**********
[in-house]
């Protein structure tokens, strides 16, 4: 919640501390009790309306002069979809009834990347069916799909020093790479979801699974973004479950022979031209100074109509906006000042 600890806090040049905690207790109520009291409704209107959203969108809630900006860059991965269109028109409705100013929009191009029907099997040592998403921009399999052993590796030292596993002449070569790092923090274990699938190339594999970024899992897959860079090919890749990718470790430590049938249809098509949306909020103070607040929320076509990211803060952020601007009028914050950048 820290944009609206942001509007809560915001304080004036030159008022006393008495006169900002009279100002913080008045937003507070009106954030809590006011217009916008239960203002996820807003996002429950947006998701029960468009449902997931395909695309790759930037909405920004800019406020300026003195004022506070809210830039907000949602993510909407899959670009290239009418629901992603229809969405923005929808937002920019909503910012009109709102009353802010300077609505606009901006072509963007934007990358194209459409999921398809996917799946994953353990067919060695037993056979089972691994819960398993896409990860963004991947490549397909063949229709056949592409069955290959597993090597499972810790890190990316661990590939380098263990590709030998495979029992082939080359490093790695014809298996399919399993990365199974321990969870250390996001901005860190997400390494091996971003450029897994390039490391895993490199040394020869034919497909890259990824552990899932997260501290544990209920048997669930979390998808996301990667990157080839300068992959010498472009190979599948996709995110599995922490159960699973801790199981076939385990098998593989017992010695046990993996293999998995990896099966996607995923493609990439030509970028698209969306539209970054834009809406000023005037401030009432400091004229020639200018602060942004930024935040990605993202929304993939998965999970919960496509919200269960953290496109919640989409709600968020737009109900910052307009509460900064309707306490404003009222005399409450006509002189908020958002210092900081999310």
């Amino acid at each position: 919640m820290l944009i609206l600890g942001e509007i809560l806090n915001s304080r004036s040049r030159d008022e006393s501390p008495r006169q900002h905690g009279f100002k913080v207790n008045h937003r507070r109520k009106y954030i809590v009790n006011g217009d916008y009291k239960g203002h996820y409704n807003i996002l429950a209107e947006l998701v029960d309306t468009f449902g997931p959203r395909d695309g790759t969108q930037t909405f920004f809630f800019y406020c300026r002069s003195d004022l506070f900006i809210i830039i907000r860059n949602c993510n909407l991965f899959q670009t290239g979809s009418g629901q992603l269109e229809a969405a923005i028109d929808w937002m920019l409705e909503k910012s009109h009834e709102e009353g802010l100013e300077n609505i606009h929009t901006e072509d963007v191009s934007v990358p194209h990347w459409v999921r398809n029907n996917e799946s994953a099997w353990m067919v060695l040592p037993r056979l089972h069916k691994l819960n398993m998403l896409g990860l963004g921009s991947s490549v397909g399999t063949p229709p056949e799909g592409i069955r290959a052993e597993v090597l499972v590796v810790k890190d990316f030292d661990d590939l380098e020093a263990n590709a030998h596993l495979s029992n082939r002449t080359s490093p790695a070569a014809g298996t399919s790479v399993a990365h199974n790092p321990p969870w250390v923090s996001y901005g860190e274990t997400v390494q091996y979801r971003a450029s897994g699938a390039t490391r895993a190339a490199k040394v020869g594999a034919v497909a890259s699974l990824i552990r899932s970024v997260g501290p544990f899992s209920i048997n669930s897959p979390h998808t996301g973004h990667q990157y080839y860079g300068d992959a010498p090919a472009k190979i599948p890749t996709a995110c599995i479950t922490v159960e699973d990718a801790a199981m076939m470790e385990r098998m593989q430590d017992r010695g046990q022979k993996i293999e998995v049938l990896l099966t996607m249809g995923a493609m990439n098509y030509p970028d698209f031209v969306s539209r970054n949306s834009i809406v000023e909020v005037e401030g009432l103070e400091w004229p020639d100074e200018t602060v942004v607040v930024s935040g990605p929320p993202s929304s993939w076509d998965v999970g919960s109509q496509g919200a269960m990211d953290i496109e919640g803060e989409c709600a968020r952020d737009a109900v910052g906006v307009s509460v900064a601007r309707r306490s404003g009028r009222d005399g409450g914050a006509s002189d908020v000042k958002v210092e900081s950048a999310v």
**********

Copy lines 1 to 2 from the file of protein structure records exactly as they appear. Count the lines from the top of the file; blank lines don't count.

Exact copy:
[in-house]
């Protein structure tokens, strides 16, 4: 919640501390009790309306002069979809009834990347069916799909020093790479979801699974973004479950022979031209100074109509906006000042 600890806090040049905690207790109520009291409704209107959203969108809630900006860059991965269109028109409705100013929009191009029907099997040592998403921009399999052993590796030292596993002449070569790092923090274990699938190339594999970024899992897959860079090919890749990718470790430590049938249809098509949306909020103070607040929320076509990211803060952020601007009028914050950048 820290944009609206942001509007809560915001304080004036030159008022006393008495006169900002009279100002913080008045937003507070009106954030809590006011217009916008239960203002996820807003996002429950947006998701029960468009449902997931395909695309790759930037909405920004800019406020300026003195004022506070809210830039907000949602993510909407899959670009290239009418629901992603229809969405923005929808937002920019909503910012009109709102009353802010300077609505606009901006072509963007934007990358194209459409999921398809996917799946994953353990067919060695037993056979089972691994819960398993896409990860963004991947490549397909063949229709056949592409069955290959597993090597499972810790890190990316661990590939380098263990590709030998495979029992082939080359490093790695014809298996399919399993990365199974321990969870250390996001901005860190997400390494091996971003450029897994390039490391895993490199040394020869034919497909890259990824552990899932997260501290544990209920048997669930979390998808996301990667990157080839300068992959010498472009190979599948996709995110599995922490159960699973801790199981076939385990098998593989017992010695046990993996293999998995990896099966996607995923493609990439030509970028698209969306539209970054834009809406000023005037401030009432400091004229020639200018602060942004930024935040990605993202929304993939998965999970919960496509919200269960953290496109919640989409709600968020737009109900910052307009509460900064309707306490404003009222005399409450006509002189908020958002210092900081999310």